Wednesday, June 8, 2016

Magazine Review: Uncanny Magazine Issue 10

I was looking around for new places to find great science fiction and fantasy short stories and stumbled upon Uncanny Magazine. From former editors of Apex Magazine, this Hugo-nominated publication offers a great collection of short stories, poems, nonfiction, and interview in the tenth issue.

"Ye Highlands and Ye Lowlands" by Seanan McGuire is a terrifying story about a galactic misinterpretation that does not bode well for the fate of humanity. This story has humor and horror and had me thinking twice about the language we use and what first contact could be like. McGuire is a writer I've encountered a few times now and I've become a big fan of her writing. I found the interview on the Uncanny podcast really interesting.

"The Sound of Salt and Sea" by Kat Howard is also a haunting tale of Near Island and the dead that visit once a year. The image of bones horses stuck with me and I found myself sitting forward as the protagonist Rowan tried to wrangle one. The magic in this story felt fully fleshed out and I love entering a new world in short fiction. Not only that but there is great character dynamic between Rowan and headstrong Connor, which really brought this story home for me.

"The Blood That Pulses in the Veins of One" by JY Yang was some disturbing alien body horror that I enjoyed immensely. There is a galaxy in this story and a deep past that travels through devouring and digestion. Following the exploration of the researchers as they take apart the narrator made for a strange and cool perspective.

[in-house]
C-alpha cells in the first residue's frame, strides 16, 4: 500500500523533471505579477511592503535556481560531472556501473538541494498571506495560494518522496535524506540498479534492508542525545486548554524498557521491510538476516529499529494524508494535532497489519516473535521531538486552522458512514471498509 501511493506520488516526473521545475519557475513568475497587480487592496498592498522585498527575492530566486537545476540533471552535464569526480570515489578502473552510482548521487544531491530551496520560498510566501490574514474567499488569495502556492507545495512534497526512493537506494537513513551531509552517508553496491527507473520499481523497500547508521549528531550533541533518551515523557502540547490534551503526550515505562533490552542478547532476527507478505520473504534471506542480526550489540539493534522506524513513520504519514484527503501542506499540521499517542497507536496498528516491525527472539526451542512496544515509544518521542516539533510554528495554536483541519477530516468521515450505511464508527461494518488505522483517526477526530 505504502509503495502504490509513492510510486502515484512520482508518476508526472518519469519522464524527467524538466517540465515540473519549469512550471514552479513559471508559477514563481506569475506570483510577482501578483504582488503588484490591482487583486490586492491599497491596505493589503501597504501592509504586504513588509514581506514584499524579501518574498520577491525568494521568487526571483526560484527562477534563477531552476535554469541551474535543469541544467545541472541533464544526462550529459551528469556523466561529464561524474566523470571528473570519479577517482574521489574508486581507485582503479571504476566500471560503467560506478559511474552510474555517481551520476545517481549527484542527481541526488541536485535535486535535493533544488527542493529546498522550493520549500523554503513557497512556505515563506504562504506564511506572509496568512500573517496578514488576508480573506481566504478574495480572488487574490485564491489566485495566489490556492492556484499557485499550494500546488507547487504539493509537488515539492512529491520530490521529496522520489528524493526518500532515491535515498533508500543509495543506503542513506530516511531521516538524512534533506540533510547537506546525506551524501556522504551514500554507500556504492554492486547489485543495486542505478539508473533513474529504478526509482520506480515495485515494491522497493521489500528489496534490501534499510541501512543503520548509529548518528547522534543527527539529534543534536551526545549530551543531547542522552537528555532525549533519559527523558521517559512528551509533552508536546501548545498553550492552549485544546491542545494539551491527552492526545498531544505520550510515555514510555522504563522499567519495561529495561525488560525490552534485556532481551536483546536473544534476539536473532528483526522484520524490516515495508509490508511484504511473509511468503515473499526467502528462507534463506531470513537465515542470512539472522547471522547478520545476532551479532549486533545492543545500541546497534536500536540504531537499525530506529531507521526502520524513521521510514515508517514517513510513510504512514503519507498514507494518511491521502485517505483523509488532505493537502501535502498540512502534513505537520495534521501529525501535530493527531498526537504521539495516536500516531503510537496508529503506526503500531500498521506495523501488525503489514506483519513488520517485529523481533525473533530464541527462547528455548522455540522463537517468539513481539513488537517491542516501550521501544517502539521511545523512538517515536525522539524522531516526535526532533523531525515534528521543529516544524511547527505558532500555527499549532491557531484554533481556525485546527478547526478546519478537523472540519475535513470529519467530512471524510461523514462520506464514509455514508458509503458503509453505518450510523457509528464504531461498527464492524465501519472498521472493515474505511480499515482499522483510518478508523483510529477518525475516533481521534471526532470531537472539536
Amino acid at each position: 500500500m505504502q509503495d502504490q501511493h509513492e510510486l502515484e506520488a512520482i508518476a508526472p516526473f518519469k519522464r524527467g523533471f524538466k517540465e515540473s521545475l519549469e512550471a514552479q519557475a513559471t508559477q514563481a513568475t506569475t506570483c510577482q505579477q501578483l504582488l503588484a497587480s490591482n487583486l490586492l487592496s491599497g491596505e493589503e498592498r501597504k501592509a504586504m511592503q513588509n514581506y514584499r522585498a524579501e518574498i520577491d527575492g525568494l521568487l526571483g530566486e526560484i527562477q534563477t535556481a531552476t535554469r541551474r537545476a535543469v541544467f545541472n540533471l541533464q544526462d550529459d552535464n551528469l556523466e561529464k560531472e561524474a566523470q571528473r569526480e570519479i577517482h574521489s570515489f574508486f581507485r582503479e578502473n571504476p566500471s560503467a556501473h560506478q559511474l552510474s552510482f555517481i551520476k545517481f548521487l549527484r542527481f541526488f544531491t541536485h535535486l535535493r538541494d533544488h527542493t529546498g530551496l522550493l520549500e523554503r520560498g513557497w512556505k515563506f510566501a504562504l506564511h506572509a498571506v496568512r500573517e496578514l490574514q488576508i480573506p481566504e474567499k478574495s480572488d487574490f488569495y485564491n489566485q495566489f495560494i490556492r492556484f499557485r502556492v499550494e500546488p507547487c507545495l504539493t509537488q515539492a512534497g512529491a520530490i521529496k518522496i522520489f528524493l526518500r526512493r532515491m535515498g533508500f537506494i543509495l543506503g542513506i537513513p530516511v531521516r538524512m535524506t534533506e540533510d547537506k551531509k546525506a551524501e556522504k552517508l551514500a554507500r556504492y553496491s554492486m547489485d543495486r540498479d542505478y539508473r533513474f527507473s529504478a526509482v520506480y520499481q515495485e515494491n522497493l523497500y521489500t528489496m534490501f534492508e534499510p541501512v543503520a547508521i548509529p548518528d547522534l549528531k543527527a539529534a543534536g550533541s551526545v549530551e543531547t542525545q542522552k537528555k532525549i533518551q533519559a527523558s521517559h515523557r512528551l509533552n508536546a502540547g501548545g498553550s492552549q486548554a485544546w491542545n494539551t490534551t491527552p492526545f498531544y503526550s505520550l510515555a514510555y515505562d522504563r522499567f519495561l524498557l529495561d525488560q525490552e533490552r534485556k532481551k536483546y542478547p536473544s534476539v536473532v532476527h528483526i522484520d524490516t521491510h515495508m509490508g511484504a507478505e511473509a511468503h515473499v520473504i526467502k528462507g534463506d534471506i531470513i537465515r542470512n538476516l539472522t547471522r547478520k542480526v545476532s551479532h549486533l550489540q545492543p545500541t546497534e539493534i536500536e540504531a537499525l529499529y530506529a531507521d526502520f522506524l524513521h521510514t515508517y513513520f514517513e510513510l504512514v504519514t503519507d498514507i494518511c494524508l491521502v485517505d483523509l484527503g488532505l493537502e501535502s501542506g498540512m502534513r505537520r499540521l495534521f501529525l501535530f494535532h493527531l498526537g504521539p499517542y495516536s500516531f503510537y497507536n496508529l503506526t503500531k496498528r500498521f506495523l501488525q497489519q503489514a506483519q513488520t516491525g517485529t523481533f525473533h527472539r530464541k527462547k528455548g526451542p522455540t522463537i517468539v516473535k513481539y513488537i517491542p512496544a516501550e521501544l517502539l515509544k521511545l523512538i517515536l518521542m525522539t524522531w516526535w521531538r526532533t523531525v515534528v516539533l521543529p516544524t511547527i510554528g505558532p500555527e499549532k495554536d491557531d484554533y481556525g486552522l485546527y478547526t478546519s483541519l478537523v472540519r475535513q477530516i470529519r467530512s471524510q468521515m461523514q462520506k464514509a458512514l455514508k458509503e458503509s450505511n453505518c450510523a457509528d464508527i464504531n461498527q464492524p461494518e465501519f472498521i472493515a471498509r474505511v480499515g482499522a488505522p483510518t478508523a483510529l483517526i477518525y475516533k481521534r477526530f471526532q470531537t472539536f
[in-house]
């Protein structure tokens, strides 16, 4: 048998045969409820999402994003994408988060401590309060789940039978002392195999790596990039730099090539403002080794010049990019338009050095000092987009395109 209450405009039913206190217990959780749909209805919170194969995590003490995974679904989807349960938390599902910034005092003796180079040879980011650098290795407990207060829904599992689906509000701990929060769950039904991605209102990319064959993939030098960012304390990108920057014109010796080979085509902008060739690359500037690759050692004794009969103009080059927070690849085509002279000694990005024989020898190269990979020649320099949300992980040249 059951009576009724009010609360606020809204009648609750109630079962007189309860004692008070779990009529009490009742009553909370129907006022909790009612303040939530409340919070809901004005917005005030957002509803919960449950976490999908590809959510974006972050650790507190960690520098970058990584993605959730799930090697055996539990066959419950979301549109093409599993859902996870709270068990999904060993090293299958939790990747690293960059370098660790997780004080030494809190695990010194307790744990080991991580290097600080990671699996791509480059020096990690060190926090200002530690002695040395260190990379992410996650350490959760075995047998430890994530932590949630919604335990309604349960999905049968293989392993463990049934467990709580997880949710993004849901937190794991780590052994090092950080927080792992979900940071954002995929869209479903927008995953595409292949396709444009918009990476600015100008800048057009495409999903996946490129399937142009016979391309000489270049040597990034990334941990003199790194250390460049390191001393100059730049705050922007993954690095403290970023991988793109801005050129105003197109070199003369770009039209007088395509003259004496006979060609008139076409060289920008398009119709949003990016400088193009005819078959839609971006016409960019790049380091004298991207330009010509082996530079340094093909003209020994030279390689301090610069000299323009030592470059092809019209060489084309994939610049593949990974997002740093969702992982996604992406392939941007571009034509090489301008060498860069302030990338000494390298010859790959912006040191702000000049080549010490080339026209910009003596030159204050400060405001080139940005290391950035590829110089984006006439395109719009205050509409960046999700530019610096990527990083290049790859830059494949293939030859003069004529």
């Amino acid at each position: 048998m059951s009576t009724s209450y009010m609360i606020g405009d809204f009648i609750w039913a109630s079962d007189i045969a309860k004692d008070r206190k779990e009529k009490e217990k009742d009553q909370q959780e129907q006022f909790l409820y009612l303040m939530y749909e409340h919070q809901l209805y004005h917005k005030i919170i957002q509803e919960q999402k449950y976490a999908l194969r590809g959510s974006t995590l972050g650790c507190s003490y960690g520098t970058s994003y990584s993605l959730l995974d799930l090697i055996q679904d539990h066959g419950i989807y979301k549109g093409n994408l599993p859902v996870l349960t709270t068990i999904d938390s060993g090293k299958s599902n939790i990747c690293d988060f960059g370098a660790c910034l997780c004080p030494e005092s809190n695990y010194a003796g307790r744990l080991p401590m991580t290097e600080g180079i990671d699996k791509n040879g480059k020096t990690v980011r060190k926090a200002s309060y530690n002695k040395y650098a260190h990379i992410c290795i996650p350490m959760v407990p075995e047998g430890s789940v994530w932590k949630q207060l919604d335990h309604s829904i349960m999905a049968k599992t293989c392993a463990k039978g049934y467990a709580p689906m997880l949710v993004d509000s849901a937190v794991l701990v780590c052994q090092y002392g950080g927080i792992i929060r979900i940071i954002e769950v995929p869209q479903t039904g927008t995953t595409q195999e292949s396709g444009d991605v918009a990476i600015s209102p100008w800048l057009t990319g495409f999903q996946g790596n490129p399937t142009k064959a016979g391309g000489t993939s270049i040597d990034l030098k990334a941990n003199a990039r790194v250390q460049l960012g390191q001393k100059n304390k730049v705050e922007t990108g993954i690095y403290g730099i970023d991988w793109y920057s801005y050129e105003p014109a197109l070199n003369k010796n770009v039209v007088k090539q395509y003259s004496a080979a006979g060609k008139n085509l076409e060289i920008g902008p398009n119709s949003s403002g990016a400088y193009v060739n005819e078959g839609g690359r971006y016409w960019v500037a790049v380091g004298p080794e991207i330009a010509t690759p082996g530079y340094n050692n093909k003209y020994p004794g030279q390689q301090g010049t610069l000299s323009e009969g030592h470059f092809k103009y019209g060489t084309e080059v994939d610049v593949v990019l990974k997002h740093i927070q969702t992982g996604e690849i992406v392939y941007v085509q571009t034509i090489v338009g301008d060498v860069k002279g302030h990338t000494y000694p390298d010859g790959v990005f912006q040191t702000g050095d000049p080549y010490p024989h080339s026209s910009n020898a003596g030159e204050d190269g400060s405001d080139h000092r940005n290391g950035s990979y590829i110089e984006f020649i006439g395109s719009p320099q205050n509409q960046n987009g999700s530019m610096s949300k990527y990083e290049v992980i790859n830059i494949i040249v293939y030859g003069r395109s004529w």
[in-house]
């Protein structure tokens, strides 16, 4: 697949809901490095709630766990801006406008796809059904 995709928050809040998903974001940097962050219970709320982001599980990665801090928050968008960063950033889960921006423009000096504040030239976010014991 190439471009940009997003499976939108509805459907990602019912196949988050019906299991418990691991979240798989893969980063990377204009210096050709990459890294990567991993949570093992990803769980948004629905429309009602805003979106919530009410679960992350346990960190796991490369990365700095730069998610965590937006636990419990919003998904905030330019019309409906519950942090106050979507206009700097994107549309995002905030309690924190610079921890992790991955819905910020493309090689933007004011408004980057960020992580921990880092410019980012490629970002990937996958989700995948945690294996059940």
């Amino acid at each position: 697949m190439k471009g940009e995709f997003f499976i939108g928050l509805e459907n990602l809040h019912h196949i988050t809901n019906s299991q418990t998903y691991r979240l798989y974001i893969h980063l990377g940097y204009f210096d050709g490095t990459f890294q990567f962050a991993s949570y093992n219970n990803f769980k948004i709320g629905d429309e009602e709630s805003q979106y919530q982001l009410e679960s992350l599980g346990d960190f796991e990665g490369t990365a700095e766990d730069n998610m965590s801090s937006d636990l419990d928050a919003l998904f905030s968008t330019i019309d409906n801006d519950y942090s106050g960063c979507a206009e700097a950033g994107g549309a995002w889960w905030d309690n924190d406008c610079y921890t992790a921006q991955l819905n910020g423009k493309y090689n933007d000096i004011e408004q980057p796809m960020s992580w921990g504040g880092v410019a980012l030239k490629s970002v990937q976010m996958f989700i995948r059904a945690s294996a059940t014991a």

"You'll Surely Drown Here If You Stay" by Alyssa Wong is bursting with magic. I can see why Wong is garnering so much attention with a recent Nebula win for her story "Hungry Daughters of Starving Mothers". She's a terrific writer. This story has deep emotions, and the dead are not as gone as they may seem. It also has a vivid world out in the desert and sinister villains.

"The Drowning Line" by Haralambi Markov won't let the past and the ghosts that remain alone. The image of Hartrich the Drowned is the stuff of nightmares, and I was nearly sweating in anticipation as it got closer to the object of its desire. A story of family and legacy, this tale is both haunting and beautiful. I enjoyed his interview on the podcast as well and look forward to his story in Inverted Tropes coming out later this year.

"The Plague Givers" by Kameron Hurley is my kind of fantasy. The idea of magic as plagues and strange diseases was amazing. The magic isn't easy in the story and often dangerous and deadly. I enjoyed Bet the recluse character and even learned a new pronoun. The story challenged me but was also a lot of fun to read.

I am a big fan of speculative poetry and Uncanny had some great stuff from magical pies in "Deeper than Pie" by Beth Cato to dragons in "Brown woman at Safety Beach, Victoria, in June" by M Sereno and history in "Alamat" by Isabel Yap. Great for a few reads before they even sink into my preoccupied brain and I like hearing them in the podcast.

I found the writing in the nonfiction pieces very informative whether about gaming, movies, or diversity. I'm going to have to watch Labryinth again. I'm a convert to this budding magazine and happy to join the Space Unicorns as a supporter of Uncanny Magazine!

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